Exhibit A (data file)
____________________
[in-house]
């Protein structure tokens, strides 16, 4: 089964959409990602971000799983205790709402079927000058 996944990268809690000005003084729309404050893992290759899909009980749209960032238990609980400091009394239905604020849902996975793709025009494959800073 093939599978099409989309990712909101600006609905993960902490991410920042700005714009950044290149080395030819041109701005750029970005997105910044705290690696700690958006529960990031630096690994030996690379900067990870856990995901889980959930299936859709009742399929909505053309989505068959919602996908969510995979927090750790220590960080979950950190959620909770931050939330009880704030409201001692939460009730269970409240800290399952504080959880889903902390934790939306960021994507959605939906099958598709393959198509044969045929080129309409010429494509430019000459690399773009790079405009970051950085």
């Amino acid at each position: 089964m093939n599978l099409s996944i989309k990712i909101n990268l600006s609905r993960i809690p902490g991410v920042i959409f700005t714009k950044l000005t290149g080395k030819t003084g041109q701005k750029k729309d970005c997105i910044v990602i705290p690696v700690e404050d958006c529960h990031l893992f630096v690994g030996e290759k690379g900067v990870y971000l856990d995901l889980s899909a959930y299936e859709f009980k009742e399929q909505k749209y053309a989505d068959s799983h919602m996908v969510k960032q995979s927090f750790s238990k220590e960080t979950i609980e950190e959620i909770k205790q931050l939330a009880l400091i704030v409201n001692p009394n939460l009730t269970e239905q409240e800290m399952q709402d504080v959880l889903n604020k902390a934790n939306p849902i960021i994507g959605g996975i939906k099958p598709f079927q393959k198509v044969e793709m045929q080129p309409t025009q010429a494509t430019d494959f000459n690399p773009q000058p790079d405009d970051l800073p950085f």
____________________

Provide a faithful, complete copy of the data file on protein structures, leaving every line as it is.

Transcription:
[in-house]
């Protein structure tokens, strides 16, 4: 089964959409990602971000799983205790709402079927000058 996944990268809690000005003084729309404050893992290759899909009980749209960032238990609980400091009394239905604020849902996975793709025009494959800073 093939599978099409989309990712909101600006609905993960902490991410920042700005714009950044290149080395030819041109701005750029970005997105910044705290690696700690958006529960990031630096690994030996690379900067990870856990995901889980959930299936859709009742399929909505053309989505068959919602996908969510995979927090750790220590960080979950950190959620909770931050939330009880704030409201001692939460009730269970409240800290399952504080959880889903902390934790939306960021994507959605939906099958598709393959198509044969045929080129309409010429494509430019000459690399773009790079405009970051950085």
């Amino acid at each position: 089964m093939n599978l099409s996944i989309k990712i909101n990268l600006s609905r993960i809690p902490g991410v920042i959409f700005t714009k950044l000005t290149g080395k030819t003084g041109q701005k750029k729309d970005c997105i910044v990602i705290p690696v700690e404050d958006c529960h990031l893992f630096v690994g030996e290759k690379g900067v990870y971000l856990d995901l889980s899909a959930y299936e859709f009980k009742e399929q909505k749209y053309a989505d068959s799983h919602m996908v969510k960032q995979s927090f750790s238990k220590e960080t979950i609980e950190e959620i909770k205790q931050l939330a009880l400091i704030v409201n001692p009394n939460l009730t269970e239905q409240e800290m399952q709402d504080v959880l889903n604020k902390a934790n939306p849902i960021i994507g959605g996975i939906k099958p598709f079927q393959k198509v044969e793709m045929q080129p309409t025009q010429a494509t430019d494959f000459n690399p773009q000058p790079d405009d970051l800073p950085f």